ST. PETERSBURG — Just when you think you have reached the end of the mayhem in The Godfather, there’s a final scene with Michael Corleone confronting Carlo Rizzo over the death of his brother.
“You have to answer for Santino,” Michael says.
For some reason, I kept thinking of that scene while watching the final, excruciating moments of Tampa Bay’s loss to the Red Sox in Game 4 of the American League Division Series on Monday night. After all the work, the brilliant moves, the regular-season success, the hope and the promise, the 2021 season came down to this:
“You have to answer for Charlie Morton.”
The Rays will not be moving on to the American League Championship Series because their starting pitching faltered in the first round of the playoffs. And, regrettably, that was not an unforeseen circumstance.
From the time they declined to exercise Morton’s option and traded Blake Snell, the Rays have been chasing starting pitching. They signed Rich Hill, Michael Wacha and Chris Archer, but only one of them was still around in October, and none of them made a playoff start.
The Rays carefully groomed a tantalizingly talented rotation of Shane McClanahan, Luis Patino, Drew Rasmussen and Shane Baz, but the fact is that’s three rookies and another guy with 10 big-league starts on his resume. And it seemed to show in the postseason.
Between three starts and two relief appearances, those four pitchers had a 9.51 ERA in the series.
Did the Rays fear this might happen on baseball’s biggest stage?
“It was not fear, it was more excitement, looking forward for them to shine. Shane McClanahan couldn’t have shined any brighter in Game 1,” manager Kevin Cash said. “These guys, they did so many good things and will continue to do so many good things for us, and they will value these experiences. It’s pretty impressive what it says about all of them — the day (after) they came out, the next day, they all volunteered: ‘We’re ready to pitch. We’re ready to be in the bullpen.’ So that lack of experience didn’t alter them from wanting to get back on the mound.”
Still, the starting pitching was the difference between this postseason and the last. Against the Yankees in last season’s ALDS, the Rays got 20 innings from their starters/bulk pitchers in the first four games. Against the Red Sox, they got 10 innings.
That put a tremendous burden on the bullpen, which then had to cover 30 innings of work, including an extra-inning game, in five days. The relievers, for the most part, did a great job but were ultimately stretched too thin, getting rocked in Game 2 and giving up walk-off hits on consecutive nights in Games 3 and 4.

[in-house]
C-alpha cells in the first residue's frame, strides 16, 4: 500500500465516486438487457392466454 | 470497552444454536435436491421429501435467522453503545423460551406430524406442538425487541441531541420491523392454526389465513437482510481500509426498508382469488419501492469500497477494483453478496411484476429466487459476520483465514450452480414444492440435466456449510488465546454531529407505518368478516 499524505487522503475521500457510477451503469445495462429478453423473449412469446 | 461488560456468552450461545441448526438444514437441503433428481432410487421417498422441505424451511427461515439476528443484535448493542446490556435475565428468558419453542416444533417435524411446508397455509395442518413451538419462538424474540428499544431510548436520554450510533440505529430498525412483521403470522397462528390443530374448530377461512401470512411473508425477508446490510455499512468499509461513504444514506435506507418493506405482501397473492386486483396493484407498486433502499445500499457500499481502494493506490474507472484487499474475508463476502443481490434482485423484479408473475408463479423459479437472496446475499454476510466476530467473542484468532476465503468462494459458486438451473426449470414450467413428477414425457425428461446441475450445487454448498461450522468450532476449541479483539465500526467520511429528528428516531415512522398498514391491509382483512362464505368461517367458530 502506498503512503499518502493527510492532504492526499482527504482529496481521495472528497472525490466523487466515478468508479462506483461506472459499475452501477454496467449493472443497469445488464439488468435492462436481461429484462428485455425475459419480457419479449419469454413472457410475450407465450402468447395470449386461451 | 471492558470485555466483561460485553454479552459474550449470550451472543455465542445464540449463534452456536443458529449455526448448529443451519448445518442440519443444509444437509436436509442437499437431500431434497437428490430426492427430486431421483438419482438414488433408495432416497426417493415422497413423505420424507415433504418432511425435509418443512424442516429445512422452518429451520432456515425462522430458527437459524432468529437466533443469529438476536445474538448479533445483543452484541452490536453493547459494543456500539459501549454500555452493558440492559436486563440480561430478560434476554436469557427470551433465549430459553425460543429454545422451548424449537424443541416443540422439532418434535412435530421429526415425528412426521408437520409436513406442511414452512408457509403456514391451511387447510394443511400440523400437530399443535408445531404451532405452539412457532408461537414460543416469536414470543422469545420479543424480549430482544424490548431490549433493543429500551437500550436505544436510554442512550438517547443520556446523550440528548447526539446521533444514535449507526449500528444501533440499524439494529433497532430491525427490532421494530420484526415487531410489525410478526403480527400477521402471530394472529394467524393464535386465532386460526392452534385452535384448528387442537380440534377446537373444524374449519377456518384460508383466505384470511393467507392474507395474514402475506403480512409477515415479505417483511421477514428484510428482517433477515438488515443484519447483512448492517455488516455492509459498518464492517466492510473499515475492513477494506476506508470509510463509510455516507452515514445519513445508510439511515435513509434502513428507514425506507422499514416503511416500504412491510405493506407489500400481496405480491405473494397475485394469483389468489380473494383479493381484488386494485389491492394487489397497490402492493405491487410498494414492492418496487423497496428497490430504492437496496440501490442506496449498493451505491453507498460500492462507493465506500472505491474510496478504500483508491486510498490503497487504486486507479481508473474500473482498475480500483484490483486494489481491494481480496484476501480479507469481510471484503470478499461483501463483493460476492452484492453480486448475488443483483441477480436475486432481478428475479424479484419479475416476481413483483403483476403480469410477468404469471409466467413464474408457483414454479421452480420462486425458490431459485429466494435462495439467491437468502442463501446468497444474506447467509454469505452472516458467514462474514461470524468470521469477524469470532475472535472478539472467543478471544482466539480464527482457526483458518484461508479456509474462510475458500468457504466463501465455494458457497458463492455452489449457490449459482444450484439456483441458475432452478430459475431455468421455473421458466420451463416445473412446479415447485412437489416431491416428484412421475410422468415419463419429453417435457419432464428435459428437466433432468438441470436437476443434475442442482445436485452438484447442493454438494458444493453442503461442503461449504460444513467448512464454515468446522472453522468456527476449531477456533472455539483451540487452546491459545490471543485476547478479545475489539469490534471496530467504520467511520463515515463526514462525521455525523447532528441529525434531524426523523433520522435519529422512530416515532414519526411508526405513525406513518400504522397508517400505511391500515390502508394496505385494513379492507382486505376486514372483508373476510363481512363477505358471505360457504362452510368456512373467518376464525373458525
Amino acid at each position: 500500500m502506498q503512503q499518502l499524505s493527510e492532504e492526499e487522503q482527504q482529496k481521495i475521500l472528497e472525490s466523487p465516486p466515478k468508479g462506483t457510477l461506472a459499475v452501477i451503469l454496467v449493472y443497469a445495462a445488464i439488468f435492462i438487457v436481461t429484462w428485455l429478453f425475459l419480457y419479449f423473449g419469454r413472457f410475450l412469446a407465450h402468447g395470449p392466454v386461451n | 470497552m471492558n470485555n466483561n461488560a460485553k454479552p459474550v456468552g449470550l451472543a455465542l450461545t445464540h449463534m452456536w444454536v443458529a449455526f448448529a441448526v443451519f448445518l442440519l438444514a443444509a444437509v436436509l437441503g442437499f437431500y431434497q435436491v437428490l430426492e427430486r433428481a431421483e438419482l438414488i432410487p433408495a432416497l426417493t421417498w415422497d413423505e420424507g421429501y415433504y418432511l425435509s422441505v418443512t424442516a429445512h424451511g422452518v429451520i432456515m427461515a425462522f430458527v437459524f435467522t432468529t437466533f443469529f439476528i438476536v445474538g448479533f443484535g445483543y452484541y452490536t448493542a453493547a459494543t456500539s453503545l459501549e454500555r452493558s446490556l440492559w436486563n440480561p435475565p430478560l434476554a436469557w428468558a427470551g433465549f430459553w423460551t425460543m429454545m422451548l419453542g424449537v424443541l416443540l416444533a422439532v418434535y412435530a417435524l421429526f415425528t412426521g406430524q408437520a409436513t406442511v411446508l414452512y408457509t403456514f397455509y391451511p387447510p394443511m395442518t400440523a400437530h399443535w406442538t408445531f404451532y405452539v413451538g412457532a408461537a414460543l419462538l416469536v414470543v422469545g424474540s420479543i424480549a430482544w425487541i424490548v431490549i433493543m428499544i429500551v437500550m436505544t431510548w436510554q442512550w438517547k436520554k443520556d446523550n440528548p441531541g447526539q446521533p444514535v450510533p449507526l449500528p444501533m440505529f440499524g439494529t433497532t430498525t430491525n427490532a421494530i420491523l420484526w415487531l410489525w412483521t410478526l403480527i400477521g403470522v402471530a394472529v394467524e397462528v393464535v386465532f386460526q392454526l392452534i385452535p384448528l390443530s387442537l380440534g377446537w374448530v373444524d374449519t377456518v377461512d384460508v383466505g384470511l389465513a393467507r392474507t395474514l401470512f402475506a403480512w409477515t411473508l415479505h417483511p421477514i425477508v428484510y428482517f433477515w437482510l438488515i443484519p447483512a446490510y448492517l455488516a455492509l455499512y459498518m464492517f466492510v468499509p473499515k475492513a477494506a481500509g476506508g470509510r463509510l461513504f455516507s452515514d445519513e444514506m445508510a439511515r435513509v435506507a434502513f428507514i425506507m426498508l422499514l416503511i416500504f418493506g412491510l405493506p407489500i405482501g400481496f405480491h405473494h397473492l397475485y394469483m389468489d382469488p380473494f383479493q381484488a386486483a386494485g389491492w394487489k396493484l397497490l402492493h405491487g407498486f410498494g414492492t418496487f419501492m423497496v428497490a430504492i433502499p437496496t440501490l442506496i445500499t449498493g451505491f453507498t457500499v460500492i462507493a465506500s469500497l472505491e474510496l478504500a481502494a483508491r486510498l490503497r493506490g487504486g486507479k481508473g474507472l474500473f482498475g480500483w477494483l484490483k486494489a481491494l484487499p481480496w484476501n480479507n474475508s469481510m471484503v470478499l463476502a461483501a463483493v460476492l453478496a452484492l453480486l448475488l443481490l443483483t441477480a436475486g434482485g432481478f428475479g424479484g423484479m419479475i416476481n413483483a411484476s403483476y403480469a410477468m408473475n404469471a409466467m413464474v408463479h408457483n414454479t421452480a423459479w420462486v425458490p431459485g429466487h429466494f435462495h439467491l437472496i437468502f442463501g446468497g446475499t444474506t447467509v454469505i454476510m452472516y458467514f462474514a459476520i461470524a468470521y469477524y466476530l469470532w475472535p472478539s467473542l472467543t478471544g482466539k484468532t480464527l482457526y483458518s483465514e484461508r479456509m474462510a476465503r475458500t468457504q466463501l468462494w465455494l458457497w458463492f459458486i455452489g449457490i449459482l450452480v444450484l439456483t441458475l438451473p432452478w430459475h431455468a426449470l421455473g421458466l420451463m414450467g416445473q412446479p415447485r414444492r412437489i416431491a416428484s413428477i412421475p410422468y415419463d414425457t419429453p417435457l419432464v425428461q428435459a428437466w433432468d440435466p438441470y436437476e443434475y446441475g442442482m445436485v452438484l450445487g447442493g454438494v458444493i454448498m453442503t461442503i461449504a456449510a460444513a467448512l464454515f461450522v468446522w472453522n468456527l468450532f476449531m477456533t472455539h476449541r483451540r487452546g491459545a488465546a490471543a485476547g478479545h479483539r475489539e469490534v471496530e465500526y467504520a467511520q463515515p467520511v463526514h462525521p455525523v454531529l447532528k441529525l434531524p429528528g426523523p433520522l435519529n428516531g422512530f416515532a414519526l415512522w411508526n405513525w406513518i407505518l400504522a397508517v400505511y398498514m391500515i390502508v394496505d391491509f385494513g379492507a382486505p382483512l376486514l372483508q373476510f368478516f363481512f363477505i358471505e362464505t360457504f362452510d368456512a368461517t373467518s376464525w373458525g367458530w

So was this a mistake by the Rays? Could they have gotten deeper into October with Morton or another similarly decorated veteran pitcher?
If all you cared about was the 2021 World Series, then the answer is yes. The Rays could have borrowed from future payrolls to pick up Morton’s $15 million option, or they could have traded prospects for more pitching help in July.
Had they chosen to make either one of those moves, you could make a pretty good case that they’d be getting ready for another game today.
But because they cannot simply spend their way out of mistakes the way some larger-market teams do, the Rays are constantly hedging their bets for the future. And that means they never push all of their chips into one pot.
“That’s something that we’re always balancing, how to strike the right balance between relying on young players that have limited histories and surrounding them with the right veterans and the right talent,” baseball operations president Erik Neander said. “Is it better to push a little heavier into one year and little less into another year? Those are the kinds of questions we talk about a lot.
“But I do feel really good about the balance that we struck this year. I mean, we didn’t win 100 games by accident, you know, and I do believe we saw a group with ascending talent and we went out and got Nelson Cruz even before the deadline.”
At the time of the deadline, the Rays felt their greatest need was more right-handed hitting and a bigger thumper in the middle of the order. As it turns out, they finished second in the majors in runs scored while setting a team record. You can rightfully point out that Brandon Lowe went missing in the playoffs, and Cruz and Mike Zunino were mostly silent, but the Rays did not lose because of offense.
They scored 5, 6, 4 and 5 runs in the four games. That’s usually enough to win in the playoffs. In fact, other than Tampa Bay, teams that scored four or more runs were 9-2 in the first week of the playoffs. The Rays were 1-3.
Tampa Bay’s calling card has always been run prevention. They discovered years ago that it was more economical to invest in run prevention — in pitching and defense — than in spending money on sluggers at every position.
This year, they spent more money than ever on a designated hitter but reduced expenditures on the rotation because they had so many young arms on the horizon. For six months, the plan worked. Then, in five days in October, it all fell apart.
John Romano can be reached at email@example.com. Follow @romano_tbtimes.
• • •
Sign up for the Rays Report weekly newsletter to get fresh perspectives on the Tampa Bay Rays and the rest of the majors from sports columnist John Romano.